Joining With Other Disciples
Daniel H. King
When Paul made his way back to the city of Jerusalem in Acts 9:26, he was entering into a new phase of his life. According to the parallel material found in Galatians 1:17ff, he had spent some time preaching the gospel in Arabia and Damascus, some three years to be specific. It was a different attitude toward him that he met within the city this time. He had left a hero three years before. He had gone off on a Holy Crusade to bring back heretics from Damascus, those troublesome schismatics who held to the messiahship of Jesus and split synagogues everywhere they traveled. But when he returned he was one of them. He was a Christian. Of all things, a Christian!
A lesser man would have avoided any association with this unpopular group, especially in the Jewish homeland and capital. But the Bible says that Paul "assayed to join himself to the disciples" (Acts 9:26). That is, he attempted to identify himself with them. He actually made an overt effort at having himself connected in the public mind with the church in Jerusalem. That took an enormous amount of courage.
But, allow me to point out that it takes courage for you to do the same thing today. The church was then "everywhere spoken against" (Acts 28:22). Similarly, though to a lesser degree in the USA, the church is attacked by lies and slanderous charges. She is ridiculed and reproached in the popular mind and in the media. But she has stood her ground because there are some who do indeed have the courage to do what Paul did back then.
What did he do? Let me break it down into its components, so you can see it plainly:
1. He associated himself with what the church believed and stood for. It was well known in the community that the Christians believed that Christ was the Son of God and that the Father had raised Him from the dead on the third day after His crucifixion. By far the largest element of the community did not share this faith. In fact, many were fully prepared, as Paul had been, to persecute and even kill those who so believed. For Paul to become identified with the church meant that all would know what he believed and where he stood on these issues. They could quite easily pigeon-hole him because of his commitment. He was guilty by association. Yet Paul did not hesitate to make it, because it was the commitment which every genuine Christian must make to stand with Christ. For, you see, to stand with Christ, you must stand with other Christians.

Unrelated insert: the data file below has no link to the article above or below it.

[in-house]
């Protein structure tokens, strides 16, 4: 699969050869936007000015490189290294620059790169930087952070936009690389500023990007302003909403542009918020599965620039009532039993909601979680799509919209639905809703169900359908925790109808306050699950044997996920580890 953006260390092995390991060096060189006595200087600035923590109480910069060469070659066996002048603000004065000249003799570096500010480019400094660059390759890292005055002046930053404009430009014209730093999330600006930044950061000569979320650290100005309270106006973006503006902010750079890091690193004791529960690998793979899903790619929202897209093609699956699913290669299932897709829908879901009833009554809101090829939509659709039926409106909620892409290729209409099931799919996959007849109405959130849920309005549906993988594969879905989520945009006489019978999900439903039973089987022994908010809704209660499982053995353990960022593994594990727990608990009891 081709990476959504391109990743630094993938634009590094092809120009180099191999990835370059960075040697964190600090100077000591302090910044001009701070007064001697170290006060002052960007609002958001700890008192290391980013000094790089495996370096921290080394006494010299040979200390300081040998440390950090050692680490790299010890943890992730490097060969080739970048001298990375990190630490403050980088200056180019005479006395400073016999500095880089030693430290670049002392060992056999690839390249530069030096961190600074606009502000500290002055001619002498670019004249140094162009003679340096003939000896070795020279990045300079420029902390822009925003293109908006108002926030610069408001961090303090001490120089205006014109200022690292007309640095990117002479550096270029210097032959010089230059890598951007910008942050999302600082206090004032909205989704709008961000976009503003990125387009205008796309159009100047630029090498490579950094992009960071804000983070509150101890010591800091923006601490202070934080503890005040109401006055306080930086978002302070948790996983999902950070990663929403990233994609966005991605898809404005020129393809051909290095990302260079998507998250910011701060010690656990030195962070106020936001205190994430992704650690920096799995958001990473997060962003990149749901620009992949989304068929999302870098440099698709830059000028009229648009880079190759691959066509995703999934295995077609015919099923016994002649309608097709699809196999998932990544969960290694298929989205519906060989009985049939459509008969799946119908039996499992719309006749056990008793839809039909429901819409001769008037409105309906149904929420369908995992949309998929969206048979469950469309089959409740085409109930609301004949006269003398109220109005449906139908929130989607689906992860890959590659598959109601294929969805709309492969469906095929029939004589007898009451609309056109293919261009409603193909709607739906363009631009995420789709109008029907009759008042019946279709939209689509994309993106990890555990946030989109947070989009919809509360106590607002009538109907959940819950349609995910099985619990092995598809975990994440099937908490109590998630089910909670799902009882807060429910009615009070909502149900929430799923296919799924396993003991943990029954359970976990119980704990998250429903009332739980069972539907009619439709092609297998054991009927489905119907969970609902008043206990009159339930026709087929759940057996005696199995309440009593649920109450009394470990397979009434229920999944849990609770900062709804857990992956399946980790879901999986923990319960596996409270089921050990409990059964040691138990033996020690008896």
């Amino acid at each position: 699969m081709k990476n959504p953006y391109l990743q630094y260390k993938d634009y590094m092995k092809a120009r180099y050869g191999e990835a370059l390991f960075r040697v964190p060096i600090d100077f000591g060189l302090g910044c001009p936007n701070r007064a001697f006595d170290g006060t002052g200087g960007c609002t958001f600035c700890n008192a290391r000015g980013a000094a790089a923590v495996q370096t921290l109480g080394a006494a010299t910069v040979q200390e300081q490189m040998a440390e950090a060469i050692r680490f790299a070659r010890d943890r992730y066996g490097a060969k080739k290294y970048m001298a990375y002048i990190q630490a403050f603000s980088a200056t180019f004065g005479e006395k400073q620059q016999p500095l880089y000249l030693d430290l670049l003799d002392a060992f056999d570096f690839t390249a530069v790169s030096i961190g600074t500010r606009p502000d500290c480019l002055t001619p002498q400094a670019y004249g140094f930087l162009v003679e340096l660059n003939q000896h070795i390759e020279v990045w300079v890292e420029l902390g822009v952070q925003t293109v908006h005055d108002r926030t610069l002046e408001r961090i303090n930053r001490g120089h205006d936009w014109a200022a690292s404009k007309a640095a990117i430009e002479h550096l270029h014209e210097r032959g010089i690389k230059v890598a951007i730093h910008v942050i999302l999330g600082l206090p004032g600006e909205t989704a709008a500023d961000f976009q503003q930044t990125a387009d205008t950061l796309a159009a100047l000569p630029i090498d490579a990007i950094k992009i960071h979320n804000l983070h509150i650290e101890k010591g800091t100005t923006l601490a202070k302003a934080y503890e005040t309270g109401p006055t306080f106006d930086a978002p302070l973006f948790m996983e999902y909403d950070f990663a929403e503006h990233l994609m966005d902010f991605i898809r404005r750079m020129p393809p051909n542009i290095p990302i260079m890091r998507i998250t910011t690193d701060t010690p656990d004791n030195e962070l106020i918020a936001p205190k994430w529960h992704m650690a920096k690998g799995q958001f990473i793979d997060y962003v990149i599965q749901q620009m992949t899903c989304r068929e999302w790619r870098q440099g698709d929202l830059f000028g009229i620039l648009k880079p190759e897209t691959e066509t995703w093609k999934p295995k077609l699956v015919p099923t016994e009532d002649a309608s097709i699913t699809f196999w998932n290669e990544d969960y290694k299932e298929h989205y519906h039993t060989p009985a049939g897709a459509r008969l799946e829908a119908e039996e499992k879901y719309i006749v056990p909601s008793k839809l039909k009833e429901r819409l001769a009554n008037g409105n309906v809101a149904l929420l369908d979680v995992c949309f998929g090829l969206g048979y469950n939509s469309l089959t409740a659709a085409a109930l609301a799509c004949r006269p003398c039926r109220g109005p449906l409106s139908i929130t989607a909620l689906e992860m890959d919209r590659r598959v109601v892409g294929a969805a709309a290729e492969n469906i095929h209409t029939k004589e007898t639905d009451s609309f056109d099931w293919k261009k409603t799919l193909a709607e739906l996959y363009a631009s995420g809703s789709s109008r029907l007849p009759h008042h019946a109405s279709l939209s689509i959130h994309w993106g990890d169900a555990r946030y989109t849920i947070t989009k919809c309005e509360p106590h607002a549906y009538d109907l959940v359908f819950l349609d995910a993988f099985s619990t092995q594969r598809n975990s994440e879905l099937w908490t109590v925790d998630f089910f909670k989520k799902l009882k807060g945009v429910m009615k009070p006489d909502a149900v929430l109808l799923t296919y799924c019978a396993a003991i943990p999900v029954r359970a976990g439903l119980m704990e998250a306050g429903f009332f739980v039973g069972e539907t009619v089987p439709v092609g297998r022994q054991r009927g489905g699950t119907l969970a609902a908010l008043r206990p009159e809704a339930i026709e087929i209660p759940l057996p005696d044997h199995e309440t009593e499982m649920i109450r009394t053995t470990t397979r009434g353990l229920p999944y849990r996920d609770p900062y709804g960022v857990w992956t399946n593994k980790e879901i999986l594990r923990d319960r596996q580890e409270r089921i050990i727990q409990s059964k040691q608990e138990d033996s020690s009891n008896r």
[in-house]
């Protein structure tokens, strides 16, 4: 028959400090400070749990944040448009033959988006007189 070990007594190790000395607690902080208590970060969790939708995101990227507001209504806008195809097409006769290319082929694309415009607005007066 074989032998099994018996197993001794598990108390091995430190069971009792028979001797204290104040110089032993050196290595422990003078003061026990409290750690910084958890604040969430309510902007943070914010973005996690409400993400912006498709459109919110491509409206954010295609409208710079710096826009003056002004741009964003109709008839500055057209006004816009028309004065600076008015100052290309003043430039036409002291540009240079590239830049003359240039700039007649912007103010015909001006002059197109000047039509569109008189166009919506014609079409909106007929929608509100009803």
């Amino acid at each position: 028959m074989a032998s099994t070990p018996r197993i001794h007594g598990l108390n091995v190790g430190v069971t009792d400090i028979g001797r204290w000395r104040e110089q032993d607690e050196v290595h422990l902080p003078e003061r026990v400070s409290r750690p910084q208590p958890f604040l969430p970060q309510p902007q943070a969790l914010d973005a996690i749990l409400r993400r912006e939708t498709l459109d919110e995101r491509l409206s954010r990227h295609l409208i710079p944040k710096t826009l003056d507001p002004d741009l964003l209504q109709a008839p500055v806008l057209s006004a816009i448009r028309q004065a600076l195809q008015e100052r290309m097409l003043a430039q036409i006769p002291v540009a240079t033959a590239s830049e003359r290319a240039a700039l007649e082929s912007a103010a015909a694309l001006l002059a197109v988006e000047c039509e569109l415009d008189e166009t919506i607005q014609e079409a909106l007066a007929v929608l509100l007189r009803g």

2. He threw his influence behind the church. By letting it be known that he was a disciple of Christ in this way, Paul intended to throw what weight he had behind the church. All of us possess some influence upon others. We influence the way they think and act. That precious influence can be used by us for good or ill. Paul threw his influence squarely on the side of good. He made it known that he was a child of God, a disciple of Christ, and a member of the church of Christ. He did that by "joining himself unto the disciples," becoming a part of the church in Jerusalem.
3. He worked for the growth and benefit of the church. After having let it be known that he was to be identified with the saints, Paul did not sit down and wait for others to do the work that needed doing. He became personally and actively supportive of the church. "He was with them going in and out at Jerusalem" (Acts 9:28). Moreover, he "preached boldly in the name of the Lord" (v. 29). Paul wanted to see the church grow and increase.
4. He worshiped with faithful saints at Jerusalem. After he had sought out and found faithful brethren at Jerusalem, Paul was "with them" in every way. I cannot imagine that to mean that, when they met to worship God, Paul was intentionally absent from such services. Rather, I see it as his custom to assemble to worship with them as he did elsewhere (see Acts 11:26).
If you are not yet so fully committed to Christ and His Cause as was Paul, why not make it so? Associate yourself with faithful saints and let it be known that your heart is with them.
Guardian of Truth XXVIII: 23, p. 714